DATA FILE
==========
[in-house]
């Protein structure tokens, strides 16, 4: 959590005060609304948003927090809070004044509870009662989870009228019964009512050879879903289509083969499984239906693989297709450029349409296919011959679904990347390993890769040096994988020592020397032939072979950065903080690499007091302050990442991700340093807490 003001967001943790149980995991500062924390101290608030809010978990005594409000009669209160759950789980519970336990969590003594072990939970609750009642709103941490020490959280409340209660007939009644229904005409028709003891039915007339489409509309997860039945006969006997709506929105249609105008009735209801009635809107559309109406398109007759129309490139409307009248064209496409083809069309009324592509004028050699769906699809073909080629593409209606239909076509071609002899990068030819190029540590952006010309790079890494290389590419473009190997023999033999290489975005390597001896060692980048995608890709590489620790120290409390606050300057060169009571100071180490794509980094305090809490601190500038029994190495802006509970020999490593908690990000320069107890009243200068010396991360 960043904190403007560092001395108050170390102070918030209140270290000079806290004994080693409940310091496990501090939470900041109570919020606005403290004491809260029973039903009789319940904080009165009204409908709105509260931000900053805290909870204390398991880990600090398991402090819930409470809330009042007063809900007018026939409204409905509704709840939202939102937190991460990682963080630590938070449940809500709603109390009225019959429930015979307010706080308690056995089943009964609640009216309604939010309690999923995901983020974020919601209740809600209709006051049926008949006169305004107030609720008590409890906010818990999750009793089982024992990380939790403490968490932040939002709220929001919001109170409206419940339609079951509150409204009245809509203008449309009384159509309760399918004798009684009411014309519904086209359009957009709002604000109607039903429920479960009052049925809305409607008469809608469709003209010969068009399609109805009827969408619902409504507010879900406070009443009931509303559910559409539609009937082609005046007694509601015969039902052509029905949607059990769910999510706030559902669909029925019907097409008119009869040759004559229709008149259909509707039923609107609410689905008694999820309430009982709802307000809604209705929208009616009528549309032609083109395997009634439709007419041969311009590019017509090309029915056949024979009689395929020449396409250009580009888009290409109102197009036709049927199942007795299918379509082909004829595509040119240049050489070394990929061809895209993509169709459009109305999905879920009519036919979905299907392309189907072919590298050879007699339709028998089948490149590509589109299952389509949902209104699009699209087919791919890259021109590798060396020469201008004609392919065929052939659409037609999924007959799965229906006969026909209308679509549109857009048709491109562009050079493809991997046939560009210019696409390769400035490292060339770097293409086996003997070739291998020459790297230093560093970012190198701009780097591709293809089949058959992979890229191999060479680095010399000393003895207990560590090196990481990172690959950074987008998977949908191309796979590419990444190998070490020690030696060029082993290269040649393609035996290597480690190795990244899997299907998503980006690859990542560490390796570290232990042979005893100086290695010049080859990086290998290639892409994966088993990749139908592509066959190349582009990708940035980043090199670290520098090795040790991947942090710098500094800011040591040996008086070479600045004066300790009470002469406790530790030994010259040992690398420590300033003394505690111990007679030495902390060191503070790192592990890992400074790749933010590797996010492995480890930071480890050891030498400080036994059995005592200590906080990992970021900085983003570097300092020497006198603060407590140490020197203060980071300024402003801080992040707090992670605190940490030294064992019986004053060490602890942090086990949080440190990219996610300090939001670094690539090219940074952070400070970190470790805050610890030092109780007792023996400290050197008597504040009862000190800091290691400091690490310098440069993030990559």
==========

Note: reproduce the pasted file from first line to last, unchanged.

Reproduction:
[in-house]
């Protein structure tokens, strides 16, 4: 959590005060609304948003927090809070004044509870009662989870009228019964009512050879879903289509083969499984239906693989297709450029349409296919011959679904990347390993890769040096994988020592020397032939072979950065903080690499007091302050990442991700340093807490 003001967001943790149980995991500062924390101290608030809010978990005594409000009669209160759950789980519970336990969590003594072990939970609750009642709103941490020490959280409340209660007939009644229904005409028709003891039915007339489409509309997860039945006969006997709506929105249609105008009735209801009635809107559309109406398109007759129309490139409307009248064209496409083809069309009324592509004028050699769906699809073909080629593409209606239909076509071609002899990068030819190029540590952006010309790079890494290389590419473009190997023999033999290489975005390597001896060692980048995608890709590489620790120290409390606050300057060169009571100071180490794509980094305090809490601190500038029994190495802006509970020999490593908690990000320069107890009243200068010396991360 960043904190403007560092001395108050170390102070918030209140270290000079806290004994080693409940310091496990501090939470900041109570919020606005403290004491809260029973039903009789319940904080009165009204409908709105509260931000900053805290909870204390398991880990600090398991402090819930409470809330009042007063809900007018026939409204409905509704709840939202939102937190991460990682963080630590938070449940809500709603109390009225019959429930015979307010706080308690056995089943009964609640009216309604939010309690999923995901983020974020919601209740809600209709006051049926008949006169305004107030609720008590409890906010818990999750009793089982024992990380939790403490968490932040939002709220929001919001109170409206419940339609079951509150409204009245809509203008449309009384159509309760399918004798009684009411014309519904086209359009957009709002604000109607039903429920479960009052049925809305409607008469809608469709003209010969068009399609109805009827969408619902409504507010879900406070009443009931509303559910559409539609009937082609005046007694509601015969039902052509029905949607059990769910999510706030559902669909029925019907097409008119009869040759004559229709008149259909509707039923609107609410689905008694999820309430009982709802307000809604209705929208009616009528549309032609083109395997009634439709007419041969311009590019017509090309029915056949024979009689395929020449396409250009580009888009290409109102197009036709049927199942007795299918379509082909004829595509040119240049050489070394990929061809895209993509169709459009109305999905879920009519036919979905299907392309189907072919590298050879007699339709028998089948490149590509589109299952389509949902209104699009699209087919791919890259021109590798060396020469201008004609392919065929052939659409037609999924007959799965229906006969026909209308679509549109857009048709491109562009050079493809991997046939560009210019696409390769400035490292060339770097293409086996003997070739291998020459790297230093560093970012190198701009780097591709293809089949058959992979890229191999060479680095010399000393003895207990560590090196990481990172690959950074987008998977949908191309796979590419990444190998070490020690030696060029082993290269040649393609035996290597480690190795990244899997299907998503980006690859990542560490390796570290232990042979005893100086290695010049080859990086290998290639892409994966088993990749139908592509066959190349582009990708940035980043090199670290520098090795040790991947942090710098500094800011040591040996008086070479600045004066300790009470002469406790530790030994010259040992690398420590300033003394505690111990007679030495902390060191503070790192592990890992400074790749933010590797996010492995480890930071480890050891030498400080036994059995005592200590906080990992970021900085983003570097300092020497006198603060407590140490020197203060980071300024402003801080992040707090992670605190940490030294064992019986004053060490602890942090086990949080440190990219996610300090939001670094690539090219940074952070400070970190470790805050610890030092109780007792023996400290050197008597504040009862000190800091290691400091690490310098440069993030990559």